According to a report by FSB this year, around a quarter of small businesses are already employing apprentices and a further 24 per cent would consider taking them on in the future. These businesses are making a big difference; the proportion of SMEs with an apprentice is 9 per cent higher than the national average. But what are the business benefits of taking on an apprentice?
Marion Speed of independent catering company Wilson Vale says it was difficult when employing apprentices to find the right fit at first. ‘We advertised on our website initially and then worked with an apprenticeship provider which did a good job of vetting candidates, but it was still challenging to attract people into the catering sector at this level,’ she says.
The company made the decision to pay more than the standard apprenticeship rate in order to attract a better standard of candidate.
Wilson Vale’s goal is to develop talent by providing candidates with the necessary craft skills, confidence and self belief to maximise their potential within the sector.
’It’s an opportunity to give people that first step into hospitality but also as a way of immersing people into our culture and our way of doing things, in the hope that they will stay with us and grow; we have a policy of promoting from within.’
Speed says that the company treats its apprentices exactly the same as the rest of its staff, providing them with mentoring and on-the-job training.
One particular success story is Victoria, a 20-year-old currently working towards an NVQ Level 2 in professional cookery.
‘She is now learning craft skills in all sections of the busy kitchen where we cater for approximately 650 people each day, and has proved to be an outstanding apprentice who has become totally immersed in our culture and standards,’ says Speed.
‘She is now covering a maternity leave position and we feel that ultimately, she has what it takes to be a great chef manager.’
Speed’s advice to any company thinking of taking on an apprentice is do it, but choose your apprentice provider well.
‘Don’t get too despondent if you don’t see the right talent immediately when employing apprentices, because if Victoria is anything to go by, it is worth waiting for the right calibre person to come along,’ she says.
‘When you do get someone on board, treat them with respect as you would give any valued team member and give them the recognition and encouragement to stick with it.’
Look for quick learners
Justin Deaville, managing director of digital marketing agency Receptional agrees that, when employing apprentices, finding talented people with years of industry experience can be difficult, which is why the company has been keen to take on apprentices capable of acquiring the skills needed to grow the agency.
Deaville spoke to a handful of apprenticeship providers and was impressed by the individual approach of one Stevenage-based organisation.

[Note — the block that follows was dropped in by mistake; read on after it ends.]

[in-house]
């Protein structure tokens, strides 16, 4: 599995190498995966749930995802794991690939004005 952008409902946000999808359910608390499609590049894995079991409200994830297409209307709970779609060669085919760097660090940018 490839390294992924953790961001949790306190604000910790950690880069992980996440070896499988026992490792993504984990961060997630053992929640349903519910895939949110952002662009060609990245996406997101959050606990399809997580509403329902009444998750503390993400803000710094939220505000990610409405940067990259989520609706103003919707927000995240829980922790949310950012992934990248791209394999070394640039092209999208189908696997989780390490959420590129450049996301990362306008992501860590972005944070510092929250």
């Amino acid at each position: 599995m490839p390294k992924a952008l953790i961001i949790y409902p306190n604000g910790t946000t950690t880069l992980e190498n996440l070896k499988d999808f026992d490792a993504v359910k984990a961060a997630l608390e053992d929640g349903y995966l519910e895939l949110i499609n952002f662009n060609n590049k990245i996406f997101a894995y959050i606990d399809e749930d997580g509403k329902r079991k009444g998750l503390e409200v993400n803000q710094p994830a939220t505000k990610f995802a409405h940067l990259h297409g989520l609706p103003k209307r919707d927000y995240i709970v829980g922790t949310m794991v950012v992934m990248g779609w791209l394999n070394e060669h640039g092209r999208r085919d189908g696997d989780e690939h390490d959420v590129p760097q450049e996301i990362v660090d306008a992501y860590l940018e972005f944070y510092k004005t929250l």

‘They were especially keen to match us with a candidate whose background and interests would fit with our business, and we felt that was important – after all we love digital marketing, but not everyone else does,’ Deaville says.
‘We were interested in working with a smart, technically-sound candidate. Someone who might have gone to university, but for whatever reason has decided not to.’
The provider ran a screening process to ensure the company was seeing candidates that suited its needs. ‘We are only a small business, so the screening was vital – it saved us many hours of interviewing,’ Deaville says.
Like Wilson Vale, the company decided to pay a good wage. ‘I believe we pay more than any other employer that works with the provider. That helped us – the salary set a benchmark; it suggested we were serious about the course and the person who would be joining us.’
As a result, Deaville has been delighted with most of the apprentices he has worked with. ‘Of the three apprentices who’ve joined us, two are still with the business; their careers are progressing well.’
Employing apprentices to help grow your business
Some businesses look to apprenticeship schemes specifically to address a growth in business demand. Michelle Chapple, managing director of Total SEO says that just under four years ago, her company was a four-person business working from a home office, but the requirement for SEO services has increased massively over the past few years, helping her business boom.
‘We’ve had to look at increasing staff numbers to keep up with client needs, and to do so we looked to start an apprenticeship scheme in order to expand,’ Chapple adds.
Her recruitment process saw the company bring in a mix of experienced staff as well as apprentices during that time. ‘The main benefit of experienced staff is obviously an influx of ability and proficiency, while apprentices bring in enthusiasm and a willingness to learn.
‘The other good thing from a business perspective is that they’re a more affordable option. It certainly works both ways though as employing apprentices means they benefit from invaluable work experience, along with a professional qualification, all while being paid.’
Taking on an apprentice can provide many benefits for a smaller business but also many challenges, particularly relating to employment law. This can be very time consuming for company owners so it’s worthwhile seeking support.
One low-cost way of doing this is to join a business membership organisation such as FSB, where businesses can access the 24/7 legal advice helpline as well as take advantage of the unlimited access to our factsheets and templates. Visit fsb.org.uk for more information.